These people do not count as 'human participants' in the sense intended by CUREC’s policy. They are not giving you information about themselves, and the opinions that they offer are not themselves the subject of the research. You need not get ethical approval of your research if your contact with people is confined to this sort of interaction.
The Central University Research Ethics Committee (CUREC) has overall responsibility for the University’s policy and procedures relating to research involving human participants and personal data. CUREC delegates responsibility for the ethical review and approval of such research to three subcommittees. They scrutinise all University research projects involving human participants and personal data, unless the project requires review by an NHS research ethics committee (see our Where and how to apply page and FAQ B2 for more details).
The National Research Ethics Service (NRES) (part of the UK Health Research Authority (HRA)) approves this type of research rather than CUREC. All research within the NHS requires a sponsor. The University’s Clinical Trials and Research Governance (CTRG) team supports applicants to NRES and ensures that the University meets its requirements as research sponsor. They should be contacted when you are preparing the research application and documentation in order to access their advice, support and necessary sponsorship.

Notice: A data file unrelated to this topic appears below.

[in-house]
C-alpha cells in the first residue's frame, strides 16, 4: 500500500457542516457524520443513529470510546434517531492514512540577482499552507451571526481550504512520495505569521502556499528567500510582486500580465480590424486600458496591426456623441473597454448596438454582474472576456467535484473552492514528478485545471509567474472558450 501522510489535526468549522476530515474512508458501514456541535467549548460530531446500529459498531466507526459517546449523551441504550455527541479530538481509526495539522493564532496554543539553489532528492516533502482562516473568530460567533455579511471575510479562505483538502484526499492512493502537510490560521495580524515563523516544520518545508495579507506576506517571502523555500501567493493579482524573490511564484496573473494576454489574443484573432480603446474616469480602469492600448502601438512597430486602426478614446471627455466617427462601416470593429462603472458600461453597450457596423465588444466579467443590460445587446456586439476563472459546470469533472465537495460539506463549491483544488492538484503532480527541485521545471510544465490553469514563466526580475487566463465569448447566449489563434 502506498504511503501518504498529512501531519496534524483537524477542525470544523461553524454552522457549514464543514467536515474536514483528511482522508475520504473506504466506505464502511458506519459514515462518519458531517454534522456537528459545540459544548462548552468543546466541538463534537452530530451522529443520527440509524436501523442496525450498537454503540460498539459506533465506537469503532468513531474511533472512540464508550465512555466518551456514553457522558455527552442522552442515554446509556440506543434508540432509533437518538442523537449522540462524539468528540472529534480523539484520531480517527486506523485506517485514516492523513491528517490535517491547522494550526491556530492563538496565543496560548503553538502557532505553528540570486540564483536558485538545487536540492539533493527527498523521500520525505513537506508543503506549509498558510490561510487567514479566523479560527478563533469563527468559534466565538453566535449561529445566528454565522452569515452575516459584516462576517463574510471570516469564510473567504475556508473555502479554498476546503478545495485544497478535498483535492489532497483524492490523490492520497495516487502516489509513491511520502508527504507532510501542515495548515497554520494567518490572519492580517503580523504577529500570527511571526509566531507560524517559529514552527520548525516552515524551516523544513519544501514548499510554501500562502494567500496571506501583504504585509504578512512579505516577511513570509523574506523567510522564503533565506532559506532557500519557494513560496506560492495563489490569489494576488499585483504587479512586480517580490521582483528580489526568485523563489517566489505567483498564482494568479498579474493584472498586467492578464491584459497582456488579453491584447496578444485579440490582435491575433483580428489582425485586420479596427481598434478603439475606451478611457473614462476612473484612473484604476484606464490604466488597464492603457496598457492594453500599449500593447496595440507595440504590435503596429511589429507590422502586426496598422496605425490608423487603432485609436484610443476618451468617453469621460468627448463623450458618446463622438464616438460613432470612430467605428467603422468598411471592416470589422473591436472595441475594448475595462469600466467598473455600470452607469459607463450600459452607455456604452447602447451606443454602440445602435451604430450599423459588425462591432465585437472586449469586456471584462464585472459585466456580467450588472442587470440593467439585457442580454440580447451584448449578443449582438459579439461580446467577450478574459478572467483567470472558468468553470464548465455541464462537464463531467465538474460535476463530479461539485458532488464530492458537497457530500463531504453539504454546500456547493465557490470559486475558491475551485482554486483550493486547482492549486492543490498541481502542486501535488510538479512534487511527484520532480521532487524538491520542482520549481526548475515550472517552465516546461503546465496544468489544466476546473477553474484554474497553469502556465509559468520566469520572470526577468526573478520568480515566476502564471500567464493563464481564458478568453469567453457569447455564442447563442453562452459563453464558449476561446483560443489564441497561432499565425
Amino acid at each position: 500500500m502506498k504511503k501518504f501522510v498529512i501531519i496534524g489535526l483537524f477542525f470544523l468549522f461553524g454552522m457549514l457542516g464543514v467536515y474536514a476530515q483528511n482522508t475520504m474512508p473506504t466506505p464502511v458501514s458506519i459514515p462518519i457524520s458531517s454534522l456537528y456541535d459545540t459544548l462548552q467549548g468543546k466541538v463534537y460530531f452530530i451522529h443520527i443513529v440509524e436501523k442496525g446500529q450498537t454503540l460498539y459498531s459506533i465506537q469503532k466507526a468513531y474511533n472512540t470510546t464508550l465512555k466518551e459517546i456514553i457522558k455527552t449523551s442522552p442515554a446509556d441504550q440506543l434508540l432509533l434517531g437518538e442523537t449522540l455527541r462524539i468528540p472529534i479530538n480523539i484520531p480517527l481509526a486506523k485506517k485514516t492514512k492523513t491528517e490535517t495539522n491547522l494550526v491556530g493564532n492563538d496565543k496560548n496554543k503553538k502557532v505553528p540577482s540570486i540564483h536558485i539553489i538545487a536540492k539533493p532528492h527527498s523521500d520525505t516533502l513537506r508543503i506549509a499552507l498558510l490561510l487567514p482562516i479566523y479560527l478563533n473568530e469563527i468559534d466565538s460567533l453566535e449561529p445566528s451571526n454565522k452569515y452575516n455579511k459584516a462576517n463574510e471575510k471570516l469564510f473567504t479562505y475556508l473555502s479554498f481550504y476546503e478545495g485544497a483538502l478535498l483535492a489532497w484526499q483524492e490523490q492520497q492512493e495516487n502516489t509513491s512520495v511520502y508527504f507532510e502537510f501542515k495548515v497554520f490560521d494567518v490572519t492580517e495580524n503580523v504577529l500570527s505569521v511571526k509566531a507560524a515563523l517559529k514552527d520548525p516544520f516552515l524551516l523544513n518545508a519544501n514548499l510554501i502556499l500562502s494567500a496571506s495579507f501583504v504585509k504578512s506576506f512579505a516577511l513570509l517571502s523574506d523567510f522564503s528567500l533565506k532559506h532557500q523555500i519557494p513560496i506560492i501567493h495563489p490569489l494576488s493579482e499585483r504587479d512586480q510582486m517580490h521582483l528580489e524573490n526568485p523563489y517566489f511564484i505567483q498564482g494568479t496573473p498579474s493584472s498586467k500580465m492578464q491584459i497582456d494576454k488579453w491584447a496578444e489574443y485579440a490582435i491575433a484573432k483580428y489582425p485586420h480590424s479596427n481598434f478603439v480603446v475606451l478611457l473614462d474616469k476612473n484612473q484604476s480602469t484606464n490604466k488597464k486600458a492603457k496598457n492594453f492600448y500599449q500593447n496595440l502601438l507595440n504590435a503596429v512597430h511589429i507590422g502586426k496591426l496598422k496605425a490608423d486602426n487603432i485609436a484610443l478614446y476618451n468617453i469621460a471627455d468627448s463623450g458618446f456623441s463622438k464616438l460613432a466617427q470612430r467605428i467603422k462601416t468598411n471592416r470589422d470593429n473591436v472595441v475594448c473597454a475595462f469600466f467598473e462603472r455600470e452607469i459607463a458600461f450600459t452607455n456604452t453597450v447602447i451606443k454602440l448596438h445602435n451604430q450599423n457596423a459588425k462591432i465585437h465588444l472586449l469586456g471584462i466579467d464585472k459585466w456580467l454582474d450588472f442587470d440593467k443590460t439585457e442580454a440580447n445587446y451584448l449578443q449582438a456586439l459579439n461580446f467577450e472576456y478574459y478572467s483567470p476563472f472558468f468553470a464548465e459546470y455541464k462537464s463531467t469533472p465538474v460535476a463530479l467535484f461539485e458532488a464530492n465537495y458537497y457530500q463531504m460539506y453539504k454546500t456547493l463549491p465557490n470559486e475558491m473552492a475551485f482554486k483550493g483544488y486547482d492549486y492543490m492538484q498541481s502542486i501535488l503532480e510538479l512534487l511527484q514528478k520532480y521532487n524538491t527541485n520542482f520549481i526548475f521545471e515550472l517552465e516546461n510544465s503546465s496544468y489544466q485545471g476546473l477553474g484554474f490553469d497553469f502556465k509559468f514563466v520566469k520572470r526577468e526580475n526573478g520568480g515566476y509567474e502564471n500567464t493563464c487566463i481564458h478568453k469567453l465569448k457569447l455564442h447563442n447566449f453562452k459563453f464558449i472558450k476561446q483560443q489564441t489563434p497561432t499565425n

If your study includes both NHS patients and healthy volunteers, then the NRES approval covers the entire study. You do not need to seek additional ethics approval from CUREC for the inclusion of healthy volunteers.
CUREC can provide ethical review of research involving participants recruited by means of their status as current or former members of NHS staff, or research involving NHS premises or data. However, first you must check whether you need NHS permission to conduct the research. To do this, complete a CUREC 1 form or CUREC 1A checklist (and/or a CUREC 2 form if appropriate) and submit this together with any supporting documentation by email to the Clinical Trials and Research Governance team (CTRG) (email: email@example.com). CTRG will then review all documentation for compliance with NHS requirements (and will advise on obtaining the permission of the relevant NHS trust or seeking Health Research Authority (HRA) approval). You may then forward the documentation to the relevant IDREC for ethical review.
Some research projects are conducted jointly between two or more institutions – these may be subject to more than one set of ethics approval procedures. Firstly, establish whether each institution requires its own ethics approval or whether it is prepared to accept approval given by another. If ethical approval is required from more than one institution, leave adequate time to apply to each institution and be prepared to harmonise comments from each ethics review into your finalised research protocol and supporting documents.